Case Report
Journal of Neurology & Neuromedicine
Open Access

Acute Fatal Stroke Associated with Honeybee Sting

Ashutosh Gupta

Consultant Neurologist, Department of Neurology, Shree Aggarsain International Hospital, Rohini, Delhi, India

The venom toxins of honeybee cause anaphylactic allergic reactions and/or any type of stroke. Hemorrhagic strokes are more severe than the ischemic strokes. Diverse pathophysiological mechanisms have been postulated for occurrence of these strokes. We discuss here mechanism of acute fatal hemorrhagic and ischemic stroke in a middle age woman, stung by the honeybee on her right arm and who clinically manifested loss of consciousness and tonic clonic seizure, within 3-4 hours followed by hemiparesis. The MRI revealed brain lesions of multiple infarctions with hemorrhagic transformation, subdural (SDH) and subarachnoid (SAH) hemorrhages. This appears to be the first report, wherein a patient had entire spectrum of stroke (infarcts, subarachnoid and subdural hemorrhages), after a single inciting event of bee sting.

Stroke is the second most common cause of death and major cause of disability worldwide. Apart from anaphylactic allergic reactions, the sting venom of honeybee (Apis mellifera, Order- Hymenoptera), can cause hemorrhagic as well as ischemic strokes. These neurological deficits are produced by the contents of venom toxins directly or through the anaphylactic shock or pain induced catecholamines surge. The venom contains biologically active enzymes, amines and proteins. These substances directly or indirectly cause multitude of medical complications due to local, regional or systemic allergic reactions1. The local reactions cause local edema and swelling with symptoms that usually resolve within 24 hours. Contrarily, regional and systemic reactions cause significant morbidity and mortality. These reactions have protean manifestations ranging from anaphylaxis, hypotension, rhabdomyolysis, seizures, disseminated intravascular coagulation (DIC) to intracranial hemorrhages and cerebral infarctions, leading to the causation of stroke through different mechanisms2. Only a few cases are reported in the literature with hemorrhagic stroke as an initial complication. We report here, a case of progressive multiple infarcts with subdural and subarachnoid hemorrhages, occurring within 3-4 hours of bee sting in a middle age woman, who manifested tonic-clonic seizures followed by hemiparesis.

A 41-year-old previously healthy woman, while working in her field, was bitten by a honeybee with a single sting over her right arm. She developed right arm and forearm swelling with pain. She was taken to a nearby hospital, where she was managed with intravenous antihistaminic and steroids. After 3 hours of sting, she developed a generalized tonic clonic seizure episode followed by left sided hemiparesis, dysarthria and became unconscious. She was started with antiepileptics. On the second day, she was taken to another hospital, her brain magnetic resonance imaging (MRI) showed infarcts with hemorrhagic transformation in the left temporal and frontoparietal region with SAH along sulci of left cerebral hemisphere and SDH along left fronto-temporo-parietal region (Figure-1A-E). Her total leukocyte count was 9360/cumm, Hemoglobin 12.5 g/dL and platelet count 2x105 /uL. Her liver and kidney functions were normal. There was no history of fever, dyspnea or vomiting. She was non-smoker and non-alcoholic. Past medical and surgical history was insignificant. Family history was negative for strokes and seizures.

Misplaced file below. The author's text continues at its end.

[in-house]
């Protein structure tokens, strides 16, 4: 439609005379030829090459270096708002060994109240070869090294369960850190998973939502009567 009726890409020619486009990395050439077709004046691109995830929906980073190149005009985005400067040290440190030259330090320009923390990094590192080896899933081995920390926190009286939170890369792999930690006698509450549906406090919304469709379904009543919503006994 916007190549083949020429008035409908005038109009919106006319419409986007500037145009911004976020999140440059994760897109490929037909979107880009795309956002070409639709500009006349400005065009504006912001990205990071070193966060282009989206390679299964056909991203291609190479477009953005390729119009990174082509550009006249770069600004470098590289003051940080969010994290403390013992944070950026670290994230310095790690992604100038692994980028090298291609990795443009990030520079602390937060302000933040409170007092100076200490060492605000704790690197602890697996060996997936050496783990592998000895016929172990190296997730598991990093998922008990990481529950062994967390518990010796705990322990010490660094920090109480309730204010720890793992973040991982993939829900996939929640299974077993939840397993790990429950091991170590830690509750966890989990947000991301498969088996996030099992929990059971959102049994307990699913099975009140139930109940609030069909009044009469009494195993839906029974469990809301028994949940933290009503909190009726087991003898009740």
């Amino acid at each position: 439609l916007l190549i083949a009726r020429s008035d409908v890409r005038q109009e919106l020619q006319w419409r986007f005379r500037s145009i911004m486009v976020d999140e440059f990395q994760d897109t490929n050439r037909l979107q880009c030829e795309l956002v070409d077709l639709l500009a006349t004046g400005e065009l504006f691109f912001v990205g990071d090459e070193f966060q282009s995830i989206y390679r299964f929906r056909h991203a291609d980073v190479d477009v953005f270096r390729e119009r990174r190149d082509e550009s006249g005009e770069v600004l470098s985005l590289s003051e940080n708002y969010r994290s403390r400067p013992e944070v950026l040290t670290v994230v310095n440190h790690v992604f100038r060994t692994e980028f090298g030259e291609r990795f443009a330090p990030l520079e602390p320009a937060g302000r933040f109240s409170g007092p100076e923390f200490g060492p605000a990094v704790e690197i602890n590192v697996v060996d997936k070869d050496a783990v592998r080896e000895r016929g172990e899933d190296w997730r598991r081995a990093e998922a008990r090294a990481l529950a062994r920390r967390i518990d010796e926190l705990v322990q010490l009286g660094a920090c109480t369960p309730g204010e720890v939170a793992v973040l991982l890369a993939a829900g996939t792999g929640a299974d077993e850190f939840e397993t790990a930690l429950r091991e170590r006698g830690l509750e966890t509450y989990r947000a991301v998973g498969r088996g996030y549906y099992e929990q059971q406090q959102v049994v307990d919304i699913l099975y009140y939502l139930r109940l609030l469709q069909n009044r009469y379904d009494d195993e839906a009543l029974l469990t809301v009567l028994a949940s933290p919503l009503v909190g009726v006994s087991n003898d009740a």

Figure 1 (A-E): shows multiple sequences [FLAIR, T2, SWI and DWI] of MRI of Brain showing SDH along left fronto-temporo-parietal region [indicated by arrow in A] with SAH along sulci of left cerebral hemisphere [indicated by arrow in C] and infarcts with hemorrhagic transformation in the left temporal and frontoparietal region [C and D]. Figure 1 (F-J): shows the follow up MRI showing similar sequences with increase in the size and extent of SDH [indicated by solid arrow in F] and increase in infarcts with appearance of new lesions in bilateral thalamus [indicated by solid arrow in I] and increase in the size of hemorrhagic transformation [indicated by solid arrow in H].

SWI= Susceptibility Weighted Imaging, DWI= Diffusion Weighted Imaging, FLAIR= Fluid Attenuation Inversion Recovery